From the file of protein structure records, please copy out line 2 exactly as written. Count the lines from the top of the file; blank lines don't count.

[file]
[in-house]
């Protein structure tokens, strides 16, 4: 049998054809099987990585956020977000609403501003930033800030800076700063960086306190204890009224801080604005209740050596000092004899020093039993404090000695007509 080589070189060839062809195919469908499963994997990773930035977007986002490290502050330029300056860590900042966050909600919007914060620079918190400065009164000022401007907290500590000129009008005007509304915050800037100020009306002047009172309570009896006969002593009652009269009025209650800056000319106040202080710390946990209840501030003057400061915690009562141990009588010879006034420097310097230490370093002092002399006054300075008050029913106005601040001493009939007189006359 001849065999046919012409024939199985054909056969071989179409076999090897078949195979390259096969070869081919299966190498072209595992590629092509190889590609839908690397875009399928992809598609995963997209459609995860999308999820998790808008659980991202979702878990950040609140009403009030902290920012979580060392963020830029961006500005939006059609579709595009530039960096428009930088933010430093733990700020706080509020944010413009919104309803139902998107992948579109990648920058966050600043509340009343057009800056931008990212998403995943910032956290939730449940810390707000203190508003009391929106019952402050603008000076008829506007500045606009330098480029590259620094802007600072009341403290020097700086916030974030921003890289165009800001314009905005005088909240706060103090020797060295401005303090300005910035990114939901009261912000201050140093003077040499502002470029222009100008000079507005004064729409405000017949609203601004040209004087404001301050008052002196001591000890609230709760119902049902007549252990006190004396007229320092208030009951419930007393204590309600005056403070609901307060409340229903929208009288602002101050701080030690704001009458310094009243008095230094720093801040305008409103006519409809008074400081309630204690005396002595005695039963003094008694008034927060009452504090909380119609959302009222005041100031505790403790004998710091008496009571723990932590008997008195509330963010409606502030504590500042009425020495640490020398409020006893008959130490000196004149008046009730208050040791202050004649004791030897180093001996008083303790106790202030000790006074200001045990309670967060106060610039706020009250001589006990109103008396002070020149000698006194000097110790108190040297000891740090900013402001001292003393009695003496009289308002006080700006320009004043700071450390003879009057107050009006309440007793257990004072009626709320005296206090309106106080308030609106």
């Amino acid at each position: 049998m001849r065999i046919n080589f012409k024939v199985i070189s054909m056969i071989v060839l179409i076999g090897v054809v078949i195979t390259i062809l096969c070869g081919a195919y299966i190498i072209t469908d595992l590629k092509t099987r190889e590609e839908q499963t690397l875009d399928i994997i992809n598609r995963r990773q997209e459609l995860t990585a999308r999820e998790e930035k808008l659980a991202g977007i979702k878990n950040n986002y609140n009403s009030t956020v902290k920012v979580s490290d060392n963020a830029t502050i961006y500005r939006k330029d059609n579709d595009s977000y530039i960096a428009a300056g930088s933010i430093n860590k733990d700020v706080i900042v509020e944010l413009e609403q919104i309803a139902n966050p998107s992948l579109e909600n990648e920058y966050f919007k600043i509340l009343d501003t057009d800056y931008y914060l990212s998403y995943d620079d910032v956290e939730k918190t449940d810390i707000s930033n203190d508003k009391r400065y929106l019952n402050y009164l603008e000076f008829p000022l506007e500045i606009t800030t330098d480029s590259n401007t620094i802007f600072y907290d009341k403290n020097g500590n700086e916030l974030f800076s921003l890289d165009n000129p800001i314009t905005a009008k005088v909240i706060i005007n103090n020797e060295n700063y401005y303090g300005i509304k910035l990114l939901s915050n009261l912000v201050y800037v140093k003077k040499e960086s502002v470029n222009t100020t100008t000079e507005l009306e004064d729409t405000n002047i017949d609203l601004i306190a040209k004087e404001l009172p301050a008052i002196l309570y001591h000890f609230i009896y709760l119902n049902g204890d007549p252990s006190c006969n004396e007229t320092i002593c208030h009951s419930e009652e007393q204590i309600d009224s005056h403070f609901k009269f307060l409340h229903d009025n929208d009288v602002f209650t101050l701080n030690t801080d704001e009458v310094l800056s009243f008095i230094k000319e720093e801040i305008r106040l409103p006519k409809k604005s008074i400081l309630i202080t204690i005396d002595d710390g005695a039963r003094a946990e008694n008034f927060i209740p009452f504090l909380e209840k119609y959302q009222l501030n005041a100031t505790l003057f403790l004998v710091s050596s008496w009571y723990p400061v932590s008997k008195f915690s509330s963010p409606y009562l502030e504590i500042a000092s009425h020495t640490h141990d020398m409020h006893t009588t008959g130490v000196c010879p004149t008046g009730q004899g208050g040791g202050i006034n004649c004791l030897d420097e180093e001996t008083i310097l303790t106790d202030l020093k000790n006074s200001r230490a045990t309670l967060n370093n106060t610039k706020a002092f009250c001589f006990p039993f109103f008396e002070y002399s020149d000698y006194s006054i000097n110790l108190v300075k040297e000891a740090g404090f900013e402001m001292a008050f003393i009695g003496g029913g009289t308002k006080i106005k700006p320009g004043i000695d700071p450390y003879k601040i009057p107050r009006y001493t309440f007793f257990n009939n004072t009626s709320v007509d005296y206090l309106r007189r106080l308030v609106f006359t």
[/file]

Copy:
């Protein structure tokens, strides 16, 4: 049998054809099987990585956020977000609403501003930033800030800076700063960086306190204890009224801080604005209740050596000092004899020093039993404090000695007509 080589070189060839062809195919469908499963994997990773930035977007986002490290502050330029300056860590900042966050909600919007914060620079918190400065009164000022401007907290500590000129009008005007509304915050800037100020009306002047009172309570009896006969002593009652009269009025209650800056000319106040202080710390946990209840501030003057400061915690009562141990009588010879006034420097310097230490370093002092002399006054300075008050029913106005601040001493009939007189006359 001849065999046919012409024939199985054909056969071989179409076999090897078949195979390259096969070869081919299966190498072209595992590629092509190889590609839908690397875009399928992809598609995963997209459609995860999308999820998790808008659980991202979702878990950040609140009403009030902290920012979580060392963020830029961006500005939006059609579709595009530039960096428009930088933010430093733990700020706080509020944010413009919104309803139902998107992948579109990648920058966050600043509340009343057009800056931008990212998403995943910032956290939730449940810390707000203190508003009391929106019952402050603008000076008829506007500045606009330098480029590259620094802007600072009341403290020097700086916030974030921003890289165009800001314009905005005088909240706060103090020797060295401005303090300005910035990114939901009261912000201050140093003077040499502002470029222009100008000079507005004064729409405000017949609203601004040209004087404001301050008052002196001591000890609230709760119902049902007549252990006190004396007229320092208030009951419930007393204590309600005056403070609901307060409340229903929208009288602002101050701080030690704001009458310094009243008095230094720093801040305008409103006519409809008074400081309630204690005396002595005695039963003094008694008034927060009452504090909380119609959302009222005041100031505790403790004998710091008496009571723990932590008997008195509330963010409606502030504590500042009425020495640490020398409020006893008959130490000196004149008046009730208050040791202050004649004791030897180093001996008083303790106790202030000790006074200001045990309670967060106060610039706020009250001589006990109103008396002070020149000698006194000097110790108190040297000891740090900013402001001292003393009695003496009289308002006080700006320009004043700071450390003879009057107050009006309440007793257990004072009626709320005296206090309106106080308030609106």